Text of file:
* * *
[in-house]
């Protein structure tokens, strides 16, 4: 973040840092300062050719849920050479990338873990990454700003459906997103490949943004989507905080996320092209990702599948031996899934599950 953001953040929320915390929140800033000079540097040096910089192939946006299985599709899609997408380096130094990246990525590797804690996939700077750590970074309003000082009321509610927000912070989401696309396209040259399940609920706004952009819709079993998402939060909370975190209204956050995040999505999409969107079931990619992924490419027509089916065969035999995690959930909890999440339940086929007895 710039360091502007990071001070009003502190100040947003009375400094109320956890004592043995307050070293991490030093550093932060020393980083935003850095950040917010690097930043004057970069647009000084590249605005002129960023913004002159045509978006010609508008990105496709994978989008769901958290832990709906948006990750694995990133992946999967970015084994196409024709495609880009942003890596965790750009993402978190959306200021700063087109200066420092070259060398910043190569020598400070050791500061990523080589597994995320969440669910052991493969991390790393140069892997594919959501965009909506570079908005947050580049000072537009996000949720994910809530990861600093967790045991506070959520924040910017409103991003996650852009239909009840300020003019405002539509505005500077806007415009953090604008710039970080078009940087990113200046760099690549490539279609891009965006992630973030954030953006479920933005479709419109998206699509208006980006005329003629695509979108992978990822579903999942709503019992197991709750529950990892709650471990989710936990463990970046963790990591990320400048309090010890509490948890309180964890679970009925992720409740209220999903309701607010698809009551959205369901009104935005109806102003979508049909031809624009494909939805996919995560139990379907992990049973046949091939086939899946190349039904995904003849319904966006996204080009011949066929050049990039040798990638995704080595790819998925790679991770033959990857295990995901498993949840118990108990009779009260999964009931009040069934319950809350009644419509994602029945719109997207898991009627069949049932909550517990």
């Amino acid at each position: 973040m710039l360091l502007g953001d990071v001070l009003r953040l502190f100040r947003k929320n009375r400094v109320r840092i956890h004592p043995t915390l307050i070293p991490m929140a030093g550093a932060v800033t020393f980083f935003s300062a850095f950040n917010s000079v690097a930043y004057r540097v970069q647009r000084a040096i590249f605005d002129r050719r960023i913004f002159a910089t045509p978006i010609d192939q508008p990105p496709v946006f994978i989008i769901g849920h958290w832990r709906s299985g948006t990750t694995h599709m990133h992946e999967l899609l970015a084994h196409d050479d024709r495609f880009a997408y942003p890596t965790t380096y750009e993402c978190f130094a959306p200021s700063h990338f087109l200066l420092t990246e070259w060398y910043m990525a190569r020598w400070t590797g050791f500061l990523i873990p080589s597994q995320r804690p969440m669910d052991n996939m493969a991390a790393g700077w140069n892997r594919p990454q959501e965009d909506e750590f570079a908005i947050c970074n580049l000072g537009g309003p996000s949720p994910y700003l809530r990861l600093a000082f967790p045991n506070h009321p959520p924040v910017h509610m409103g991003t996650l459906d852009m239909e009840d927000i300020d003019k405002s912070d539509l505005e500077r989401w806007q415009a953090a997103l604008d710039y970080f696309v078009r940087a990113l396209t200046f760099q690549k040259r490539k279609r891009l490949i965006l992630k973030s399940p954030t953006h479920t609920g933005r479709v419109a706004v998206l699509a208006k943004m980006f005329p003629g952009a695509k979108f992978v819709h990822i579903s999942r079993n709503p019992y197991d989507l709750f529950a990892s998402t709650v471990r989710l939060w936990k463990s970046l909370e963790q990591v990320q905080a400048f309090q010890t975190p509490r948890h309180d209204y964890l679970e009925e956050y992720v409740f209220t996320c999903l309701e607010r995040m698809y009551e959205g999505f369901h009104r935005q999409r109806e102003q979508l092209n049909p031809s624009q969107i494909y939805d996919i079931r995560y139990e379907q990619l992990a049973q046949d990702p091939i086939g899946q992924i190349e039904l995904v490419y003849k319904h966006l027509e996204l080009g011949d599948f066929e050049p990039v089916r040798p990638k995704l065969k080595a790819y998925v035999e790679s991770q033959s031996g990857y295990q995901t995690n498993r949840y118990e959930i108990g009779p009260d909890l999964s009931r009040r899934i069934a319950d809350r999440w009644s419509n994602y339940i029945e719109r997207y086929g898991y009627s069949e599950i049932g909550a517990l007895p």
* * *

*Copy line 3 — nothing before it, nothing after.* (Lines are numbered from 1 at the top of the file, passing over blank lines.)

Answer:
């Amino acid at each position: 973040m710039l360091l502007g953001d990071v001070l009003r953040l502190f100040r947003k929320n009375r400094v109320r840092i956890h004592p043995t915390l307050i070293p991490m929140a030093g550093a932060v800033t020393f980083f935003s300062a850095f950040n917010s000079v690097a930043y004057r540097v970069q647009r000084a040096i590249f605005d002129r050719r960023i913004f002159a910089t045509p978006i010609d192939q508008p990105p496709v946006f994978i989008i769901g849920h958290w832990r709906s299985g948006t990750t694995h599709m990133h992946e999967l899609l970015a084994h196409d050479d024709r495609f880009a997408y942003p890596t965790t380096y750009e993402c978190f130094a959306p200021s700063h990338f087109l200066l420092t990246e070259w060398y910043m990525a190569r020598w400070t590797g050791f500061l990523i873990p080589s597994q995320r804690p969440m669910d052991n996939m493969a991390a790393g700077w140069n892997r594919p990454q959501e965009d909506e750590f570079a908005i947050c970074n580049l000072g537009g309003p996000s949720p994910y700003l809530r990861l600093a000082f967790p045991n506070h009321p959520p924040v910017h509610m409103g991003t996650l459906d852009m239909e009840d927000i300020d003019k405002s912070d539509l505005e500077r989401w806007q415009a953090a997103l604008d710039y970080f696309v078009r940087a990113l396209t200046f760099q690549k040259r490539k279609r891009l490949i965006l992630k973030s399940p954030t953006h479920t609920g933005r479709v419109a706004v998206l699509a208006k943004m980006f005329p003629g952009a695509k979108f992978v819709h990822i579903s999942r079993n709503p019992y197991d989507l709750f529950a990892s998402t709650v471990r989710l939060w936990k463990s970046l909370e963790q990591v990320q905080a400048f309090q010890t975190p509490r948890h309180d209204y964890l679970e009925e956050y992720v409740f209220t996320c999903l309701e607010r995040m698809y009551e959205g999505f369901h009104r935005q999409r109806e102003q979508l092209n049909p031809s624009q969107i494909y939805d996919i079931r995560y139990e379907q990619l992990a049973q046949d990702p091939i086939g899946q992924i190349e039904l995904v490419y003849k319904h966006l027509e996204l080009g011949d599948f066929e050049p990039v089916r040798p990638k995704l065969k080595a790819y998925v035999e790679s991770q033959s031996g990857y295990q995901t995690n498993r949840y118990e959930i108990g009779p009260d909890l999964s009931r009040r899934i069934a319950d809350r999440w009644s419509n994602y339940i029945e719109r997207y086929g898991y009627s069949e599950i049932g909550a517990l007895p």